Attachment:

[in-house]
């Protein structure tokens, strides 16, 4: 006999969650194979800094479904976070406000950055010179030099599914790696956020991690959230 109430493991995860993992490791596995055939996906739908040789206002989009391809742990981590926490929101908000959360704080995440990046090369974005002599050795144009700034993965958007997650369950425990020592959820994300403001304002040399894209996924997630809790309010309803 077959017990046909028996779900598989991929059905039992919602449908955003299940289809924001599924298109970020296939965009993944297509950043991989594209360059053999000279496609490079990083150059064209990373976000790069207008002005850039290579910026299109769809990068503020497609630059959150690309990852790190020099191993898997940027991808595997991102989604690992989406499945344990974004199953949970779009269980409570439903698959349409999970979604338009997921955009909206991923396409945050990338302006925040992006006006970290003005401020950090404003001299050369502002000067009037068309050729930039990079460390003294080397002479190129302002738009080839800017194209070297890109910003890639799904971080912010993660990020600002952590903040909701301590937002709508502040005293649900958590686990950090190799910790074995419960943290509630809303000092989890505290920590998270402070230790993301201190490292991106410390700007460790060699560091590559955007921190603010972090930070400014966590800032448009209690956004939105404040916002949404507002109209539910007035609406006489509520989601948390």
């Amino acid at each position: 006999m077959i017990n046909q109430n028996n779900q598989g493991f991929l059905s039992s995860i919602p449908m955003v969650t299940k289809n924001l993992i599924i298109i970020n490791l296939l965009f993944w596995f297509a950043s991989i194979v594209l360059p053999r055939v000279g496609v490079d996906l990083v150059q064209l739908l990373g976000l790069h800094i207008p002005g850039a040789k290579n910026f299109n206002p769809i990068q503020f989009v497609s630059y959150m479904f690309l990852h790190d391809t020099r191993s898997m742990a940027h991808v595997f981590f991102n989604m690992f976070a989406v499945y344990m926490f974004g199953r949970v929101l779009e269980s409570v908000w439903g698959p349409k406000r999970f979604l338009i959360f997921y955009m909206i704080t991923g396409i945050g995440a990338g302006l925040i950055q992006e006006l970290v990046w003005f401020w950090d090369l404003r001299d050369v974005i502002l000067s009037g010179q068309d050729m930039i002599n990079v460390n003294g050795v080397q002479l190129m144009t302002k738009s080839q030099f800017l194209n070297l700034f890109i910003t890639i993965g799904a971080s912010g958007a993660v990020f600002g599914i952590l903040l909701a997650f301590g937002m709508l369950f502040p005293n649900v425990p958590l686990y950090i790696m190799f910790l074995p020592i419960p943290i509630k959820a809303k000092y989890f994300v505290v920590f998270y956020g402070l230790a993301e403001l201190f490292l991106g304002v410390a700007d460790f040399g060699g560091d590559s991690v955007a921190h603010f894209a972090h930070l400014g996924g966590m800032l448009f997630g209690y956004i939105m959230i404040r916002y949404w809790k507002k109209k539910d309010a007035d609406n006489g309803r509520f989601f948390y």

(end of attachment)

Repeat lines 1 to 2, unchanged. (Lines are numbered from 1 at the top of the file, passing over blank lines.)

[in-house]
């Protein structure tokens, strides 16, 4: 006999969650194979800094479904976070406000950055010179030099599914790696956020991690959230 109430493991995860993992490791596995055939996906739908040789206002989009391809742990981590926490929101908000959360704080995440990046090369974005002599050795144009700034993965958007997650369950425990020592959820994300403001304002040399894209996924997630809790309010309803 077959017990046909028996779900598989991929059905039992919602449908955003299940289809924001599924298109970020296939965009993944297509950043991989594209360059053999000279496609490079990083150059064209990373976000790069207008002005850039290579910026299109769809990068503020497609630059959150690309990852790190020099191993898997940027991808595997991102989604690992989406499945344990974004199953949970779009269980409570439903698959349409999970979604338009997921955009909206991923396409945050990338302006925040992006006006970290003005401020950090404003001299050369502002000067009037068309050729930039990079460390003294080397002479190129302002738009080839800017194209070297890109910003890639799904971080912010993660990020600002952590903040909701301590937002709508502040005293649900958590686990950090190799910790074995419960943290509630809303000092989890505290920590998270402070230790993301201190490292991106410390700007460790060699560091590559955007921190603010972090930070400014966590800032448009209690956004939105404040916002949404507002109209539910007035609406006489509520989601948390």